As if Gen X (now age 40 – 55) didn’t have enough to think about in midlife, they also need to be careful about including any expected inheritance in their retirement planning. While there is much talk about a great transfer of wealth in America in the coming 25 years, with estimates anywhere from $30 – $65 Trillion, this estimate and its timing is by no means a sure thing. Baby Boomers will have the last word on how they transfer their wealth; extended life expectancy along with spending patterns may diminish what flows to their children.
Here are a few trends that may point to delayed and reduced inheritances for Xers:
- As of 2016, more than a quarter of inheritances go to people over age 61, and this has been increasing rapidly, up more than 10 years since 1989.
- These later inheritances are most likely to affect the wealthier among us. Research published in The Journals of Gerontologylast month found that wealthier men and women in the US and the UK had eight to nine more years of “disability-free” life after age 50 than those on the lowest end of the economic ladder.
- In a recent U.S. Trust study, only 49% of millionaire Boomers said that it was important to leave an inheritance.
Plan on receiving later
These shifts mean that inheritances that used to come in during midlife with the benefit of alleviating the stress of prime spending and saving time is now put off to far closer to retirement or even later. With the growing inequity in longevity between the rich and poor in the United States, the wealthy can expect to wait even longer as their parents benefit from extended good health and longer lifespans. Access to medical care, better diets and less stress all contribute to longer healthy lives in higher economic groups.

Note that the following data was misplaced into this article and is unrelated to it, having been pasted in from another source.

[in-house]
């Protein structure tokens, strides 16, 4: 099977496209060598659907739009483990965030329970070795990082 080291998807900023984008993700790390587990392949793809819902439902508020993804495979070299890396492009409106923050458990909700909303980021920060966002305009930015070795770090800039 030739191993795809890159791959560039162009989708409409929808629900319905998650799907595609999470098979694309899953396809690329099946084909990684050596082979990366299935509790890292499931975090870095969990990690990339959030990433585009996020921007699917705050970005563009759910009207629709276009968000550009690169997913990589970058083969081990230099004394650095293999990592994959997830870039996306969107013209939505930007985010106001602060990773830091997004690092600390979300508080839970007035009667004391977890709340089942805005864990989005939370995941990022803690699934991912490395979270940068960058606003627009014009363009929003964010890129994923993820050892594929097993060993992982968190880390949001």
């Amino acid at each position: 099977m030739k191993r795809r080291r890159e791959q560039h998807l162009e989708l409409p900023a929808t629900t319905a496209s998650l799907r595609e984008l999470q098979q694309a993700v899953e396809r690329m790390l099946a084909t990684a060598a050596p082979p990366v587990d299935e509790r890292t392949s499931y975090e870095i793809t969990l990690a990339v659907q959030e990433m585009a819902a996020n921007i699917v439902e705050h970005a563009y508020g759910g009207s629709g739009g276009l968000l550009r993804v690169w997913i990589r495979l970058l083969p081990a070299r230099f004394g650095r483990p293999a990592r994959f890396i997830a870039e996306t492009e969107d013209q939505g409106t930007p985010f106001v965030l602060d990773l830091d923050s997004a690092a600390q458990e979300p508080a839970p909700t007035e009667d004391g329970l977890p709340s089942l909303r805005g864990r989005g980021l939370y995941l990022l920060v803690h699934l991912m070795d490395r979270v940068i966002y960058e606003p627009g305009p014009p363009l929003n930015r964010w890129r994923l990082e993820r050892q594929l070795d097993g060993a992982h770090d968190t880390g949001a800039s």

Plan on receiving less
Not only will Gen Xers have to wait for their inheritances, they should not count on receiving as much money. The longer lives and well-being of Boomers also mean that they may spend down more of their wealth. Boomers will also be more inclined to make gifts to their children and grandchildren during their lifetimes to see them enjoy it. Overall, Boomers seem to have different attitudes toward leaving an inheritance than their own parents, with more feeling that providing for college and a down-payment on a home is enough to help to get their children started. While they may also help fund their grandchildren’s education, Boomers put their own retirement and care first.
Of course, all of this is great news in terms of family dynamics and having generations available to grandchildren and great-grandchildren, even as the average age of parenthood grows later. When it comes to Boomers’ generational transfer of wealth, Generation Xers cannot count on inheritance for their retirement.